If we wanted to boost parental prestige, one cost-effective idea would be to issue parents formal ID cards, denoting their particular status. (A special mark on a driver's license or state ID would be an even easier alternative.) We could distinguish between custodial and "veteran" parents (e.g. those who have already raised children), and that status could entitle the bearer to a few small perks, such as discounted admission to state or national parks. Private businesses would also have a chance to demonstrate their pro-family bona fides by offering special discounts to parents (just as some currently do for military families, seniors, students, or educators). In and of themselves, these benefits would presumably be quite small. But this isn't really about scoring half-price appetizers at Chili's on Thursday nights. It's about communicating appreciation for parental contributions. Anyway, doesn't everyone love that warm glow of getting special treatment?

As a more significant benefit, we might consider strategies for giving parents a professional boost after a certain number of years in caregiving "service." We give military veterans explicit advantages in federal hiring, along with educational advantages and other career-boosting opportunities. We do that to acknowledge the value of their contributions, but also because we understand that military service tends to claim youthful years that could otherwise be spent building longer-term careers. Couldn't similar claims be made on behalf of parents, who may sacrifice critical career-building opportunities for the sake of children? People may be more willing to make those sacrifices if they see some chance of making up lost ground later in life. (For those inclined to object that veterans have risked their very lives, I would call attention to these maternal mortality rates. Mothers die every day in this country for the sake of transmitting life, and nobody offers them hazard pay, or gives benefits to their bereaved families. It's not unreasonable to compare them to military vets.)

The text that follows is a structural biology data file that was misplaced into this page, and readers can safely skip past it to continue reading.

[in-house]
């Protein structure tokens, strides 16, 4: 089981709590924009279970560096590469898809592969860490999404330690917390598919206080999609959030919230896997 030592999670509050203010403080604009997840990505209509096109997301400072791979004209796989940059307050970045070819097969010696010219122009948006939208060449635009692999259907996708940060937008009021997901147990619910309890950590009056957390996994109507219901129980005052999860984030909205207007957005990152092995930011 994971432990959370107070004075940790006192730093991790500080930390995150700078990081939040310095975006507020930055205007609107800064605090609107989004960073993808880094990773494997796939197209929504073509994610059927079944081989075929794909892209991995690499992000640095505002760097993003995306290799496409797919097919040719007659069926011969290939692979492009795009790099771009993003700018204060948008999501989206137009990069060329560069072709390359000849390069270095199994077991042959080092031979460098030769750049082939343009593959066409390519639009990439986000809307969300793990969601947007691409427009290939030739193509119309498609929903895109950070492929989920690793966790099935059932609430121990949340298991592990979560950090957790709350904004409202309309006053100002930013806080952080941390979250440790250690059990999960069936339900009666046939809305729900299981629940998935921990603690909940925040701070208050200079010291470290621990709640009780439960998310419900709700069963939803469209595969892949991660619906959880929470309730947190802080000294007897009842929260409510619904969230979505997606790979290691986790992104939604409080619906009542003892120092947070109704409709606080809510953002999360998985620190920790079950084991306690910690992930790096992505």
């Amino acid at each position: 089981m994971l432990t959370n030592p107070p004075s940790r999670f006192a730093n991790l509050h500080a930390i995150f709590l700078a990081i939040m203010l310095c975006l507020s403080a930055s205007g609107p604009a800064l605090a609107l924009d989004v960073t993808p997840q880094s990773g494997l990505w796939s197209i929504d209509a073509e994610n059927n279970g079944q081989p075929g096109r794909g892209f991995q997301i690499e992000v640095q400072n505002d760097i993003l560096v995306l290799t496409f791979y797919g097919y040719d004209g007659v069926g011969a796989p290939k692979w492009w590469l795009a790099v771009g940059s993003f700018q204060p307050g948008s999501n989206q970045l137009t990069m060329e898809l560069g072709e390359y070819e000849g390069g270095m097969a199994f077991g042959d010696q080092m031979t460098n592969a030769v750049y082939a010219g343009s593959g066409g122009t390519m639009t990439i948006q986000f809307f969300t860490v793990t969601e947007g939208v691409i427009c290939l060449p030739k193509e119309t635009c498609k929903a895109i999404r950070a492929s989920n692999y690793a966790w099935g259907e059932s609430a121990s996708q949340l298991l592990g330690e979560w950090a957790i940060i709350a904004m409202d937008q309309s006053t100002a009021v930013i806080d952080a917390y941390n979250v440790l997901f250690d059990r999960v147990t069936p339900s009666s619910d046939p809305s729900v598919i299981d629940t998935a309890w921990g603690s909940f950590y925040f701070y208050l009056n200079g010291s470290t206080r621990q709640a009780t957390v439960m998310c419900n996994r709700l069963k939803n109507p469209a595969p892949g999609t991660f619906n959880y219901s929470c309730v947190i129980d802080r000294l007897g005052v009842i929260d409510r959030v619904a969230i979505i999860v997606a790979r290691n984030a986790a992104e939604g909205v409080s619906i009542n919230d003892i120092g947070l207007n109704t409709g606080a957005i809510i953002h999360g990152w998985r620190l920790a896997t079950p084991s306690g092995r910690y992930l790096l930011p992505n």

Suppose caregivers, after a certain period of "service" (caring for children at less-than-full employment), could qualify for special scholarships or discounted university classes. They might also be given special hiring status, of a sort that would get them in the door for a few interviews. These benefits would send a message about the value of parenthood, while also softening the attendant sacrifices. I might add as well that conservatives may soften on the taxpayer-financed day care and parental leave, if it's clear that full-time caregivers are also being acknowledged in some way.

None of these suggested measures are incompatible with, say, a generous state-supplied child allowance. Since I have a lot of kids, a child allowance sounds great to me, until I start thinking about the looming national debt that may blight my children's futures once they reach childbearing age. I'll argue aggressively for that kind of policy once it's clear to me how it fits into a responsible, long-term fiscal plan. In the meantime, more modest and means-tested financial supports may be all we can manage. Respect, however, is free. No nation is too indebted to give honor to those who deserve it.

Babies are tomorrow's leaders, entrepreneurs, artists, and miracle-workers. Good parenting is absolutely essential for securing that invaluable resource. If we want our society to have a bright future, we don't necessarily need aggressive state interventions. Let's start by acknowledging parents for the heroes that they are.